Jun 18, 2014, 3:30 PM EDT
Well, for at least a few days, Reagan is meeting with Gorbachev again, Sly Stallone is boxing Russians and looking for POWs, Madonna is a material girl. For a few days, the Commodore 128 is cutting-edge technology, Coca Cola tries a new recipe and the worst rock song ever recorded, Starship’s “We Built This City,” makes our ears bleed. It is 1985 again. The Kansas City Royals are in first place.
True, they could be out of first place as soon as this weekend. But they are in first place now, and providence demands that small miracles be noticed and cherished. The Royals have been, almost without exception, a nightmare team to love since 1985, when a scrappy bunch of kids and veterans won a World Series. The dreary years since are well-covered ground. And for the first two months of this season the Royals gave every indication that this would be as disappointing and disheartening a season as any of them.
Then they won 10 in a row.
And now, for this moment, they’re in first place.
That’s the wonder of baseball. No other sport offers this chance to go from a nothing team to a thrilling one in just 11 days. On June 7, the Royals were in last place in the uninspiring American League Central. They were three games below .500. They were last in the league in home runs, in slugging percentage, in OPS and, most importantly, in runs scored.
They were so thoroughly out of ideas that they canned hitting coach Pedro Grifol — that’s what the Royals ALWAYS do when they can’t hit. Grifol was the fifth hitting coach to disappear in three years. May in Kansas City is that time of year when hitting coaches (and, occasionally first-base coaches) are best served hiding under beds because they often spontaneously combust or have bizarre gardening accidents the authorities decide are better left unsolved.
So, yes, the Royals’ season was playing out like normal, the longest running tragic opera in America. You would have to say that, the Royals actually were AHEAD of their usual pace — hey, three games under .500 in June is almost parade-worthy in Kansas City. But it felt worse than normal because the Royals had been pointing to 2014 for a long time. This was to be the year it all turned around, the year their almost unprecedented crop of prospects blossomed, the year the Royals finally gave Kansas City a real pennant race to enjoy and endure.
Eleven days ago, that seemed impossible.
Today, at least, it not only seems possible but very real.
Yes: The wonder of baseball. The Royals have had brief moments of sunshine before –particularly back in 2003 when Tony Pena was handing out “We Believe!” T-shirts and the late Jose Lima was floating change-ups past the world. The Royals were in first place into late July that year. But it was different — 2003 was this strange oasis between 100-loss seasons. That team wasn’t any good, and everyone knew it wasn’t any good. The season was spent waiting to see how long it took the players to figure it out (answer: September 1).
But this Royals teams IS good, or at least they have some good young players. The sluggish start was particularly painful because there had been real hope entering the season. The Royals signed pitcher Yordano Ventura for $28,000 when he was 16 years old — six years later, he’s a rookie throwing 103 mph. The Royals had high hopes for a left-handed pitcher named Danny Duffy, and then one day a few years ago he called up the Royals director of player development J.J. Picollo and said he was quitting baseball. He came back and, not long after, blew out his elbow. He came back again and this year has been mostly fantastic.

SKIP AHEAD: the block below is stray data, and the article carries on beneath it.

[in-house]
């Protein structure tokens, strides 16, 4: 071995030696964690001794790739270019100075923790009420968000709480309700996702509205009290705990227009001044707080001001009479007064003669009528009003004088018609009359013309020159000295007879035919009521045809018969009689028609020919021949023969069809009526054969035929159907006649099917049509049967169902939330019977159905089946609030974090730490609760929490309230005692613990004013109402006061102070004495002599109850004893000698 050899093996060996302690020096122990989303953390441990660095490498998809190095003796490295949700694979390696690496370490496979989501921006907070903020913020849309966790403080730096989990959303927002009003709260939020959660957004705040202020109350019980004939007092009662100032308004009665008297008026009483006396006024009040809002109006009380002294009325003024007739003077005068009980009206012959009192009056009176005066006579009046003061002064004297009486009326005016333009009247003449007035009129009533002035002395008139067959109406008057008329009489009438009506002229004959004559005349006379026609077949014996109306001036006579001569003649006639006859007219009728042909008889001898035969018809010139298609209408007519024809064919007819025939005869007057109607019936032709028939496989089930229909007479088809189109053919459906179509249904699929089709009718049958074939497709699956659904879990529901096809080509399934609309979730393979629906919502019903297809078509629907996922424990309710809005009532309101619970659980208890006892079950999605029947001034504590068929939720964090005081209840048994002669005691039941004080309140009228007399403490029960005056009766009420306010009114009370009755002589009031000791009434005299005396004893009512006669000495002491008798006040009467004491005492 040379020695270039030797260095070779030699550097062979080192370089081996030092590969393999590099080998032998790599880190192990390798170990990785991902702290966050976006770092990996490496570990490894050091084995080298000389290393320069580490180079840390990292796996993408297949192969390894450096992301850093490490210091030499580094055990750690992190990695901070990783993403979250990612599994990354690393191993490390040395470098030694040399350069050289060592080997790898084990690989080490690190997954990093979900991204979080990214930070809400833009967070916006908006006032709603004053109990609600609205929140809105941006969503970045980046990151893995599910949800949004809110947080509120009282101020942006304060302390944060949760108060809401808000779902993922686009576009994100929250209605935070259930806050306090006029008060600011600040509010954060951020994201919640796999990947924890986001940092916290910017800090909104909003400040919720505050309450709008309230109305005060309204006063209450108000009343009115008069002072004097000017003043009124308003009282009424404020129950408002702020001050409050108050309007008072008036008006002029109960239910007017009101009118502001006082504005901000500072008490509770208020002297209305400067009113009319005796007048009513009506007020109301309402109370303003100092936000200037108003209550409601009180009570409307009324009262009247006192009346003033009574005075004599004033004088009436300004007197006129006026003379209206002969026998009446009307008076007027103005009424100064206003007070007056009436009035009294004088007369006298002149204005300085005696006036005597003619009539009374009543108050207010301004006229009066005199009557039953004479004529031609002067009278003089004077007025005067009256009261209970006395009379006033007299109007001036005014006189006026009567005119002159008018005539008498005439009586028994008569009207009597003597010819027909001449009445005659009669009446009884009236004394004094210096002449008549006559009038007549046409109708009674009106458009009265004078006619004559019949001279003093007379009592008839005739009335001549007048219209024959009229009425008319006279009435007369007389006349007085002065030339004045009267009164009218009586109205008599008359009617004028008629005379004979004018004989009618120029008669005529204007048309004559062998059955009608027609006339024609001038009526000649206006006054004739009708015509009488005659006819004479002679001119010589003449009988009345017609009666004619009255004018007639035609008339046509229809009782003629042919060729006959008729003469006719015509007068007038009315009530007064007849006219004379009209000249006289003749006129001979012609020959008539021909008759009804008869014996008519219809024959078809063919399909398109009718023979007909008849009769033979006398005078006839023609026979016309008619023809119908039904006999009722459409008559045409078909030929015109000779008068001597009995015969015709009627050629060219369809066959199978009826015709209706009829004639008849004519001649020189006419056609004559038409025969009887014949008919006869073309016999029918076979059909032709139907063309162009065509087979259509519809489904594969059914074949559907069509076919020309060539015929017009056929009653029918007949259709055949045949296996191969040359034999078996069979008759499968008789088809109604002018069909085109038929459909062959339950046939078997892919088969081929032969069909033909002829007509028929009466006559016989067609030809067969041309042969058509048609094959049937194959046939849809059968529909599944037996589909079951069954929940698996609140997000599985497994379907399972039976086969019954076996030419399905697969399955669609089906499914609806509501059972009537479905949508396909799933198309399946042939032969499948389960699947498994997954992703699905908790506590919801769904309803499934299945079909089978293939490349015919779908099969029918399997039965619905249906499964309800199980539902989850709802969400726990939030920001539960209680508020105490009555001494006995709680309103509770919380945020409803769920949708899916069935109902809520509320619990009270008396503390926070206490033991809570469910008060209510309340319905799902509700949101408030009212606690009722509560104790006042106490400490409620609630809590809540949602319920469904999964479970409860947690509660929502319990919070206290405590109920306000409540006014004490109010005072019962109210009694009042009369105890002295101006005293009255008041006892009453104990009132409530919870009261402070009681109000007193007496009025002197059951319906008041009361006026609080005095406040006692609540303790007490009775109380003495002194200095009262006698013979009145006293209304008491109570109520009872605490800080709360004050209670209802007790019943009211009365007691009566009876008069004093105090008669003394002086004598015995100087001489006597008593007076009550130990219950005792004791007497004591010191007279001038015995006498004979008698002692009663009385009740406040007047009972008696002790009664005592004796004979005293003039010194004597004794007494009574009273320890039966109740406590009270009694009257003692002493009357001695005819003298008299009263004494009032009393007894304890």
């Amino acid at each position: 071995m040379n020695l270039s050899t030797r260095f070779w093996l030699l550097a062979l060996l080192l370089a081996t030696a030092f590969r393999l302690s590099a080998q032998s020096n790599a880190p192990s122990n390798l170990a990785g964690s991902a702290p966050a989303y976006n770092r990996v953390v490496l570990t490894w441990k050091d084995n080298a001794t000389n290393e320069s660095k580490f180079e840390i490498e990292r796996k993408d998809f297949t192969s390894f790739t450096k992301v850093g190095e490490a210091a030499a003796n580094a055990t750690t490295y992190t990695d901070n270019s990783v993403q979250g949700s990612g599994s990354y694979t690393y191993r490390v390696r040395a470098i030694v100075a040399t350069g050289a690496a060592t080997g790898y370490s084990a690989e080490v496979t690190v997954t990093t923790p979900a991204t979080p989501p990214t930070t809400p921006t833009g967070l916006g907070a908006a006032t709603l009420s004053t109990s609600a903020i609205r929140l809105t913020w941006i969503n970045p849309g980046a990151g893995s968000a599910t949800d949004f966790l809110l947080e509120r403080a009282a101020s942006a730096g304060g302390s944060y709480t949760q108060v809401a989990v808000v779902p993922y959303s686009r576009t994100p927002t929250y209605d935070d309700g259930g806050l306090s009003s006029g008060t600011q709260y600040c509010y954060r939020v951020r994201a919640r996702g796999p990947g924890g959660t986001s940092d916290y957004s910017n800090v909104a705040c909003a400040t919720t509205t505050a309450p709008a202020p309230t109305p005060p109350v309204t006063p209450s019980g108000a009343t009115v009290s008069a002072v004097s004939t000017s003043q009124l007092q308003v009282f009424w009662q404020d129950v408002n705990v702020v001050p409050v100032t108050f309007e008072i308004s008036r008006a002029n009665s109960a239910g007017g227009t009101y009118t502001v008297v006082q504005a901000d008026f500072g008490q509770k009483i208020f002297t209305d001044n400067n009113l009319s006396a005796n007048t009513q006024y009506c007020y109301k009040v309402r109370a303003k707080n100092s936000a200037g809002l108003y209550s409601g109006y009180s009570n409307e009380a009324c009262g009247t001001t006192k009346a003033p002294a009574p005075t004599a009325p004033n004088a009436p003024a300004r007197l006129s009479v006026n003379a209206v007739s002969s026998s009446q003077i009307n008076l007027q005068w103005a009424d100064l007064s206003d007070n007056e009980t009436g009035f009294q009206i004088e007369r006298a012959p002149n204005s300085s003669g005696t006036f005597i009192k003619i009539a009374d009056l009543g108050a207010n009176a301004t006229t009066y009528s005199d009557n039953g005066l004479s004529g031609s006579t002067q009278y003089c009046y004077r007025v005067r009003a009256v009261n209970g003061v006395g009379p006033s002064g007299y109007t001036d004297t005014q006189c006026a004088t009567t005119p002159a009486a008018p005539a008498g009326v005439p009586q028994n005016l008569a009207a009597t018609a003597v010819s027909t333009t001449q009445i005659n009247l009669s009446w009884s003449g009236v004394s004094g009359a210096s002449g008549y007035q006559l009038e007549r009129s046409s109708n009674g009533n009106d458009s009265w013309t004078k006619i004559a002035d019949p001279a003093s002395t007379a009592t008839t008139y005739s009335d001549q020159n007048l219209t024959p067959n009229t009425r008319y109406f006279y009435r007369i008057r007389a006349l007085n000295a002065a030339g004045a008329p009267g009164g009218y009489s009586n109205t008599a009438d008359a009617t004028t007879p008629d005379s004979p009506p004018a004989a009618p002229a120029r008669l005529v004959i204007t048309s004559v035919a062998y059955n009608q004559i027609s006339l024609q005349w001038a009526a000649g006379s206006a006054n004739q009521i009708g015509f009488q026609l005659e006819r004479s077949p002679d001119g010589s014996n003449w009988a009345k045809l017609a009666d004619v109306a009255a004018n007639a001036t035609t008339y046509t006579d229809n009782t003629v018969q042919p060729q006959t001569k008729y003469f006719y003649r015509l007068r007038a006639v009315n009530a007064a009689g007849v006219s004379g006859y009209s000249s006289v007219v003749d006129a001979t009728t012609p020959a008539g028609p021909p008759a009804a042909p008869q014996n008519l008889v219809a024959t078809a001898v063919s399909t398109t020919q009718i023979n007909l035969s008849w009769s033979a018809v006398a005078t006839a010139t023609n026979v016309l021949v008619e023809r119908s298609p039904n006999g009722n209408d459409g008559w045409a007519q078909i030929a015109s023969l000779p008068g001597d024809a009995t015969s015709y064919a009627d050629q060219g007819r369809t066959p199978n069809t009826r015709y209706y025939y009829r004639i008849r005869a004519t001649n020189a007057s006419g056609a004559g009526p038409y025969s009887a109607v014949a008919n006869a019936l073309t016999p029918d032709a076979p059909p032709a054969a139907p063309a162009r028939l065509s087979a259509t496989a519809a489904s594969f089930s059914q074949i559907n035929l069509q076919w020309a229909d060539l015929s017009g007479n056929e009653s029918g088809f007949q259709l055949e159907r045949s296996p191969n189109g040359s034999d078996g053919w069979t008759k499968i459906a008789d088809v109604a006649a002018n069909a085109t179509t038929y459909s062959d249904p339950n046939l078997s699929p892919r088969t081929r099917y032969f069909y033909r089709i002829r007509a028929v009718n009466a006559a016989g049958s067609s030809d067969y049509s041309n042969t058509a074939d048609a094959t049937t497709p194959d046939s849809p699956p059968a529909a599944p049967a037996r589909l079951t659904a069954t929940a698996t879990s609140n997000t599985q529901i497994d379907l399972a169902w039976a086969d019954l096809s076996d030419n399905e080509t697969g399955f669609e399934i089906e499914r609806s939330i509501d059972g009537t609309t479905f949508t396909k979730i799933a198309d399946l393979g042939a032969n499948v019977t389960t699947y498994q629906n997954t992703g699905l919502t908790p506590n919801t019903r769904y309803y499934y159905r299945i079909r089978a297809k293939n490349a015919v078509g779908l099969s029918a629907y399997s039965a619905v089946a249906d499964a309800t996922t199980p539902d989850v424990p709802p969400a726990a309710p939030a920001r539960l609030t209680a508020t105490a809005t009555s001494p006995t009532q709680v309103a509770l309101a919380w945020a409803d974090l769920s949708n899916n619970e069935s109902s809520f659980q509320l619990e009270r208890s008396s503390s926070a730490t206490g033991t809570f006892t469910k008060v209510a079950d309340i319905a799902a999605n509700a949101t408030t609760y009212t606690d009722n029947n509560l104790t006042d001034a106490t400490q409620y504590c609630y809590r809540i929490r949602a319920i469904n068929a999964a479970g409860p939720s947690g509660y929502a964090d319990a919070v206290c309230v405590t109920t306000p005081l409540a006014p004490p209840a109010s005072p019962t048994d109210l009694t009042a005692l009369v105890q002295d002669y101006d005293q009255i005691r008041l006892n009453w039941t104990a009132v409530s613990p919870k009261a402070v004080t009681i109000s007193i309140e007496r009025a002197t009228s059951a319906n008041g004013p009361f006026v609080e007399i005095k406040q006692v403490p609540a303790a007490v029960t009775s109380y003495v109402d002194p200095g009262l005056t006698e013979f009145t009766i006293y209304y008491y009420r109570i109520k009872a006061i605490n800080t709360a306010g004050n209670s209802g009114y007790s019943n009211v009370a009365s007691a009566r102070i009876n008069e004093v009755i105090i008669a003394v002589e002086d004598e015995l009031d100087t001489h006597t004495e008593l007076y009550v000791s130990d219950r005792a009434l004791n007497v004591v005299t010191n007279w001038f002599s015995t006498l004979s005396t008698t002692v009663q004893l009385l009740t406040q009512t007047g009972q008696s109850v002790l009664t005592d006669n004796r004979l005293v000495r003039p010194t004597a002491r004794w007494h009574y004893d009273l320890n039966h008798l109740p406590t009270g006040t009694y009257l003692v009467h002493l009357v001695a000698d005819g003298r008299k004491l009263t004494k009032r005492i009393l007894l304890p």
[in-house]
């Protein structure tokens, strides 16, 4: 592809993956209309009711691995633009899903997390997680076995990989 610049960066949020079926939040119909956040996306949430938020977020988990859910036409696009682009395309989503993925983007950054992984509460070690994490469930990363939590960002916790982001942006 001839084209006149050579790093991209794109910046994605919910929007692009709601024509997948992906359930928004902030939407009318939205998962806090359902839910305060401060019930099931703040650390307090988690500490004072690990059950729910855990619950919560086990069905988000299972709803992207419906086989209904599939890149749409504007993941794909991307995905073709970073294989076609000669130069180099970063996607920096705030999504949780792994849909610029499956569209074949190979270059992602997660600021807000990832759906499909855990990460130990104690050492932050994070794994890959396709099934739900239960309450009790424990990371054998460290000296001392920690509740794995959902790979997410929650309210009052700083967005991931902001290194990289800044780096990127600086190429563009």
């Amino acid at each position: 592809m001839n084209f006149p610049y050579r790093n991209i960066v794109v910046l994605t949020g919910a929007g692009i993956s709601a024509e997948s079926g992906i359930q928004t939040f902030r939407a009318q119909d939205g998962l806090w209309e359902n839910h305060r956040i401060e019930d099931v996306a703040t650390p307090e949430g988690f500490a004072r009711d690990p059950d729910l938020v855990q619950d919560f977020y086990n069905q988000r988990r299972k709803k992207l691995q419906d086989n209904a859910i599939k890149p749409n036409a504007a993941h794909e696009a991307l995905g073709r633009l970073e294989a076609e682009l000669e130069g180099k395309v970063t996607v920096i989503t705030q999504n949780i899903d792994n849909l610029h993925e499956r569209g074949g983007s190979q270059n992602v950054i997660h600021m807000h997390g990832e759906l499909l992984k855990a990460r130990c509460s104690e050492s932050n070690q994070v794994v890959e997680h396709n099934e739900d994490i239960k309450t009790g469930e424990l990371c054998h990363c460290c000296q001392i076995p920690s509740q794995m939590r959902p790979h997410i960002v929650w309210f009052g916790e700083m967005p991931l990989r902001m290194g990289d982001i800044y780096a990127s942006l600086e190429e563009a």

The Royals drafted Greg Holland in the 10th round out of Western Carolina — he was a 5-foot-10 non-prospect. Best I can tell, he never once made Baseball America’s list of the Royals top THIRTY prospects. The last two years, he has 67 saves, a 1.25 ERA and he has struck out 143 in 93 innings.
And so on. Once promising starter Wade Davis has become the Incredible Hulk as a setup man — he has struck out 49 batters in 30 innings and, you won’t believe this, has not allowed an extra-base hit all year. Veterans James Shields and Jason Vargas have been very good. Like I say, this team IS good, or as good as Royals teams get, and when they were stuck in last place and playing uninspired baseball, it felt like a new way for them to cause suffering.
Then again, you notice all the players I mentioned above are pitchers — the Royals’ lineup was unbearably awful. For two months they did almost nothing well. The only skill they displayed the first two months of the season was the ability to avoid strikeouts — a skill that doesn’t add up to much when you spend most of your effort grounding balls to second base.
Then, for the last 11 days, the Royals have started crushing baseballs. It’s just a small sample, of course, but it happened so quickly and so unexpectedly that it’s worth celebrating. Since June 7, they have 13 homers in 10 games. They have scored 24 runs in their last three games against top dog Detroit — Tuesday night they crushed last year’s Cy Young-winner Max Scherzer. Catcher Salvador Perez keeps on hitting. Their best hitting prospects of the last few years, Mike Moustakas and Eric Hosmer, finally started hitting. Hey, maybe firing the batting coach worked this time.
And a few words should be written about Alex Gordon. He’s only 30 but he has lived a full baseball life. In 2005, the Royals drafted him with the second-overall pick — it’s hard to describe how much excitement he triggered. Gordon was not only the top college hitter in the America, he was a true Midwesterner — born and raised and college-educated in Lincoln, Neb. — and he grew up in a Royals family. One of his brothers was actually named after George Brett. Even more , Gordon’s swing was obviously patterned after Brett’s. Everything seemed so right, and then Gordon had a brilliant season in the minors — he was named Baseball America’s minor-league player of the year — and stardom was assured.
Only, it wasn’t. Gordon came up to the major leagues and, for all the calm he tried to display for the masses, he was entirely spooked. He was hitting in the .170s in early June. His defense at third base, which was expected to be solidly average or above, was frightening Royals management. He was the all-but unanimous preseason Rookie of the Year, but instead he hit .247, struck out 137 times. Gordon was only moderately better the next year.